Left: Galen Lloyd 1959                                                                     Right: Galen Lloyd 1999


My unfortunate general math teacher was Cameron Myers. He was another fresh face right out of college. He didn’t get much respect and students didn’t pay attention and listen in his class. He often got very frustrated about it, but with teachers I think you either have it or you don’t. It was near impossible to learn in his class because of the noise and misbehavior, and then he'd get mad, but all he ever did was yell and bluster about it.
Granted, he was working with a handicap; he got us. I don’t mean that to imply we were bad seeds and miscreants.  As I said, the school didn’t like us of Section 12c  because we took General Math and they kind of had it in for us. Mr. Myers was an innocent
bystander caught in the crossfire. The administration didn’t even give us any math books. Mr. Myers was reduced to handing out mimeographed questionnaires for homework. He did all his classroom teaching on the board. How do you study math without a book? You don’t. It was another class I started strong, but sagged in the second semester. I had a B the first half, with even an A on my Midterm, but I dropped to Cs after that and finished with a C plus average.


In Art I got all Bs with one A thrown in. I was studying more advances lessons at home through a correspondence course and expected to do better in school than I did. However, Art wasn’t a great place to be that year. The problem with Art wasn't the subject; it was the teacher, Mr. Louis Gaston. I had him before and he was okay, but he misjudged an incident in twelfth grade that turned him into a mockery and he never got total control of the class after it, nor of himself. 


There was a hot rod thing that year. It was a put down that had grown as common as a cold. Guys would bark at your car, implying it was a dog. It was a way to say your car wasn’t cool, that it was ugly and it was slow, that it would be a loser in a drag race. Every time you turned about there would be barking in the air. It was utterly impossible to escape anywhere around guys with cars. Early in the year Mr. Gaston was parking upon arrival at school. There were students coming and going as well. As he got out of his car somebody barked at it. Woof! Woof! Mr. Gaston glanced about and saw two boys lounging nearby. He walked over and slapped the one boy.
He came to class and ripped into everybody that morning. He yelled about respect for teachers and how he had been personally insulted. After that we kids took him as a total buffoon. We knew what the barking meant and it wasn’t anything personal, it was mostly a joke. Nobody was disrespecting the teacher. It was a fad kind of thing we did to each other. He probably should have felt more honored he got barked at than disrespected.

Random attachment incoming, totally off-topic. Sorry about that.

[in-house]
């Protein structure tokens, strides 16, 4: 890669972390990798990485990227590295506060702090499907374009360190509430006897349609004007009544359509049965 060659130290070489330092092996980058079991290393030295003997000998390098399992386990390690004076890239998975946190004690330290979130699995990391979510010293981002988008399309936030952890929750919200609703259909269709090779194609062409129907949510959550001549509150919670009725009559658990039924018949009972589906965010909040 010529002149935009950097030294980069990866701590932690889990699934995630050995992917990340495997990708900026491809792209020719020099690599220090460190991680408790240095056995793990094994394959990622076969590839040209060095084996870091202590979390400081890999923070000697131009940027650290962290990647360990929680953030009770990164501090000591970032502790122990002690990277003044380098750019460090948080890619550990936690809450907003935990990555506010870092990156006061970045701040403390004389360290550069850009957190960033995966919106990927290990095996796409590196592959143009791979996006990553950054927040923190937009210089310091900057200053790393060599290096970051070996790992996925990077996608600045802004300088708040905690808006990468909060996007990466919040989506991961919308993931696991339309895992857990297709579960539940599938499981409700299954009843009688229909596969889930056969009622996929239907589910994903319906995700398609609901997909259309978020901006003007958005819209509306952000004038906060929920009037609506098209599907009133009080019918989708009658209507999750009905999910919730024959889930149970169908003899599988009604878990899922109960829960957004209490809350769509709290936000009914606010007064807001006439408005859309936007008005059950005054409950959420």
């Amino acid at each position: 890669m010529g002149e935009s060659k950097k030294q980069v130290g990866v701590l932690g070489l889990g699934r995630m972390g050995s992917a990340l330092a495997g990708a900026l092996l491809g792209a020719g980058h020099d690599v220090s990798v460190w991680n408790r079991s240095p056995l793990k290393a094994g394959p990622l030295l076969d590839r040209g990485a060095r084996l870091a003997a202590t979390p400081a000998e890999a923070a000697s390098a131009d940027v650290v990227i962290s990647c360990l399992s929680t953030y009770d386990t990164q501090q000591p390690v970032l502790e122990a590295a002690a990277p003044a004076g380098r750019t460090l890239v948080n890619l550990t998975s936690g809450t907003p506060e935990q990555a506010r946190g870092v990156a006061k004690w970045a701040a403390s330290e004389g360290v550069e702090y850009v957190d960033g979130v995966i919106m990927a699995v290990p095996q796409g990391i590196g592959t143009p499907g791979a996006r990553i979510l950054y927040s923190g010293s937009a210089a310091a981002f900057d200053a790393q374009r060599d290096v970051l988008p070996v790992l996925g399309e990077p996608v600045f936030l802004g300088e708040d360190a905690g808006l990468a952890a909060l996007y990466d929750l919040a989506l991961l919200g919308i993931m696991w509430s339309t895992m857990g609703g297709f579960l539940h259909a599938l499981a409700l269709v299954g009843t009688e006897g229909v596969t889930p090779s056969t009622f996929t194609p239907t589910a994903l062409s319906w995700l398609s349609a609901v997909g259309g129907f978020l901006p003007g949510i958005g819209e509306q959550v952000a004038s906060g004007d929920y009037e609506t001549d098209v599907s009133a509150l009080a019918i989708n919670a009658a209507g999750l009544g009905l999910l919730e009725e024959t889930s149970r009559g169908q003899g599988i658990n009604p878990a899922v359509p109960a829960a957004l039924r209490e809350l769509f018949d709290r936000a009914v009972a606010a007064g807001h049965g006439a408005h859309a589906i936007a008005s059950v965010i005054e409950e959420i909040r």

The father of the boy Gaston slapped wasn’t pleased. Somehow he got Gaston’s address. He went to the house. When Mr. Gaston answered the door, the father slapped him. It was turning into a mess and a legal case.
Naturally for ever after, at least that year, when Mr. Gaston walked down the halls, somebody would bark. When he turned his back in class, somebody would bark. Where ever he went, somebody would bark. Instead of laughing it off or ignoring it, which would have gradually ended it, he got more and more infuriated. He would lectured us before class and give dire warnings about barking at him. He seemed to take it personal not understanding it wasn’t him, but his car that drew the barks. His constant paranoia just brought more mocking. It wasn’t a pleasant time to be taking Art.
I got my usual satisfactory in Gym. I had a great year in PhysEd for once. I had come into twelfth grade very apprehensive because they had always made the boys climb the ropes in their senior year. The ropes hung down from the beams under the gym roof. You were to climb up a rope, touch the beam with one hand, and climb back down. Besides feeling I didn’t have the upper body strength to pull myself up, I was much more afraid of succeeding and having to go so high in the air. I don’t know what happened, but we never got around to rope climbing.